Far from it. You can possess a good credit score but have no debt other than a modest credit card (that you pay off each month without incurring interest). Being “enslaved to a life of debt” is the result of overspending and mismanaging credit – not simply having a credit history.  

I suppose if the mere thought of having a credit line makes you want to buy all of Amazon, then yeah, maybe stay away from credit. But I suspect that’s not the case.

Dave says “Your bank account becomes your measuring tool”

I don’t disagree here. Your net worth – and what you save versus what you spend – are more important than your FICO score. But you can care about both.

Dave says “You’re in complete control of your finances”

To say that you can’t be in “complete control of your finances” unless you renounce credit is just silly. You can be in control of your money as long as you don’t buy things you can’t afford.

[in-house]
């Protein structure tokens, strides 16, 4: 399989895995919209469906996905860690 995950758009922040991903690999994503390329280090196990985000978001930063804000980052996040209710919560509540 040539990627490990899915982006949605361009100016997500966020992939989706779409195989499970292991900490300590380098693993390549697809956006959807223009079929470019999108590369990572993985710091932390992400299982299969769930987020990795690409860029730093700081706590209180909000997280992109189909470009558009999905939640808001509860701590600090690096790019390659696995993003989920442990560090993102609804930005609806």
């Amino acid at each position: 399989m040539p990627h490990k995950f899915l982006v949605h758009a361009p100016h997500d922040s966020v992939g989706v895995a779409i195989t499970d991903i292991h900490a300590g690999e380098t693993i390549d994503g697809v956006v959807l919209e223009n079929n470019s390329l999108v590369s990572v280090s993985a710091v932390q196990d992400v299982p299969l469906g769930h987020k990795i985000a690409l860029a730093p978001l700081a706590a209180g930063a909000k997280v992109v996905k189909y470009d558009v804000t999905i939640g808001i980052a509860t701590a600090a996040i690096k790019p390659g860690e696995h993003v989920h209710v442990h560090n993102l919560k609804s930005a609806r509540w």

Dave says “You’re less likely to overspend”

There’s truth here. It’s a fact that we spend more on credit cards than we do with cash. But part of this phenomenon is that we experience some pain when we physically see cash leaving our wallets. That means that debit cards are not immune.

If you’re on a tight budget and may feel tempted to buy something you shouldn’t because you have a credit card, don’t get a credit card. (Or, at least, make it very hard to access). You need to know yourself and what’s right for you.

Dave says “You’ll build wealth and give generously”

Ramsey’s point here is that once you’re free of debt, you can put most of your money toward investing and charity. One last time we have a statement that truly has nothing to do with whether or not you maintain a good credit score. Using credit cards responsibly and taking a mortgage to buy a home within your budget are perfectly acceptable things to do. In fact, done wisely, these things might even help you build wealth faster than somebody who lives without credit. (But that’s for another day).

A better approach to credit